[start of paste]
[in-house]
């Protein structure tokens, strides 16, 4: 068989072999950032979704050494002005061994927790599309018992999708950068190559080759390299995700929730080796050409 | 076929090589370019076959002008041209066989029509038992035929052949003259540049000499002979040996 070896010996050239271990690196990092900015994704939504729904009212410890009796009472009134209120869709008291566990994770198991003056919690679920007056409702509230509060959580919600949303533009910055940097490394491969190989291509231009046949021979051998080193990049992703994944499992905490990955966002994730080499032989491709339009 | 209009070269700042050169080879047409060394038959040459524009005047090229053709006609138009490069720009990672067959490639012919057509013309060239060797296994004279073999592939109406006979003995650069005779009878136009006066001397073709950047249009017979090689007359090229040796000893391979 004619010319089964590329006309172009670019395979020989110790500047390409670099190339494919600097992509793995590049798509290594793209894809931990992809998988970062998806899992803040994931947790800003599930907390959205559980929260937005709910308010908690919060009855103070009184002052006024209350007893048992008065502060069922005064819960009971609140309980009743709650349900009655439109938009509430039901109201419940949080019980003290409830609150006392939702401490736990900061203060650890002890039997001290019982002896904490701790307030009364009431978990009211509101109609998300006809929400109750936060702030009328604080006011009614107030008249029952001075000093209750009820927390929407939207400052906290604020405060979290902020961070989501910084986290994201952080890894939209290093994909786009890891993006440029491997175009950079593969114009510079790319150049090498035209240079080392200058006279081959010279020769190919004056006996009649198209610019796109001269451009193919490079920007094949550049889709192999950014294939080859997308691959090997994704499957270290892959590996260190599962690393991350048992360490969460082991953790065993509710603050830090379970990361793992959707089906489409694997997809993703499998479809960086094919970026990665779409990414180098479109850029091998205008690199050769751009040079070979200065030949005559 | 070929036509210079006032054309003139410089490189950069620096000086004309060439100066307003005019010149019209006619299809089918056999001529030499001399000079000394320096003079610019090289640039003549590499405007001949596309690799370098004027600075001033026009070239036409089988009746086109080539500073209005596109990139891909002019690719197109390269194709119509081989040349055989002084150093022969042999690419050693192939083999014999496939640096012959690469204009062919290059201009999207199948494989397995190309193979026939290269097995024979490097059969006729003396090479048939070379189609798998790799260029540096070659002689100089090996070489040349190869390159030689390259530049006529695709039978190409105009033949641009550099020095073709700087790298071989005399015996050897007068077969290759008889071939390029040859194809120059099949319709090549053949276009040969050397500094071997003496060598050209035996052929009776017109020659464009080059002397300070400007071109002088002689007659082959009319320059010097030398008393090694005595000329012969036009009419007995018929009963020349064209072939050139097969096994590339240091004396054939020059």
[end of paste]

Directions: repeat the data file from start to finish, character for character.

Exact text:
[in-house]
């Protein structure tokens, strides 16, 4: 068989072999950032979704050494002005061994927790599309018992999708950068190559080759390299995700929730080796050409 | 076929090589370019076959002008041209066989029509038992035929052949003259540049000499002979040996 070896010996050239271990690196990092900015994704939504729904009212410890009796009472009134209120869709008291566990994770198991003056919690679920007056409702509230509060959580919600949303533009910055940097490394491969190989291509231009046949021979051998080193990049992703994944499992905490990955966002994730080499032989491709339009 | 209009070269700042050169080879047409060394038959040459524009005047090229053709006609138009490069720009990672067959490639012919057509013309060239060797296994004279073999592939109406006979003995650069005779009878136009006066001397073709950047249009017979090689007359090229040796000893391979 004619010319089964590329006309172009670019395979020989110790500047390409670099190339494919600097992509793995590049798509290594793209894809931990992809998988970062998806899992803040994931947790800003599930907390959205559980929260937005709910308010908690919060009855103070009184002052006024209350007893048992008065502060069922005064819960009971609140309980009743709650349900009655439109938009509430039901109201419940949080019980003290409830609150006392939702401490736990900061203060650890002890039997001290019982002896904490701790307030009364009431978990009211509101109609998300006809929400109750936060702030009328604080006011009614107030008249029952001075000093209750009820927390929407939207400052906290604020405060979290902020961070989501910084986290994201952080890894939209290093994909786009890891993006440029491997175009950079593969114009510079790319150049090498035209240079080392200058006279081959010279020769190919004056006996009649198209610019796109001269451009193919490079920007094949550049889709192999950014294939080859997308691959090997994704499957270290892959590996260190599962690393991350048992360490969460082991953790065993509710603050830090379970990361793992959707089906489409694997997809993703499998479809960086094919970026990665779409990414180098479109850029091998205008690199050769751009040079070979200065030949005559 | 070929036509210079006032054309003139410089490189950069620096000086004309060439100066307003005019010149019209006619299809089918056999001529030499001399000079000394320096003079610019090289640039003549590499405007001949596309690799370098004027600075001033026009070239036409089988009746086109080539500073209005596109990139891909002019690719197109390269194709119509081989040349055989002084150093022969042999690419050693192939083999014999496939640096012959690469204009062919290059201009999207199948494989397995190309193979026939290269097995024979490097059969006729003396090479048939070379189609798998790799260029540096070659002689100089090996070489040349190869390159030689390259530049006529695709039978190409105009033949641009550099020095073709700087790298071989005399015996050897007068077969290759008889071939390029040859194809120059099949319709090549053949276009040969050397500094071997003496060598050209035996052929009776017109020659464009080059002397300070400007071109002088002689007659082959009319320059010097030398008393090694005595000329012969036009009419007995018929009963020349064209072939050139097969096994590339240091004396054939020059």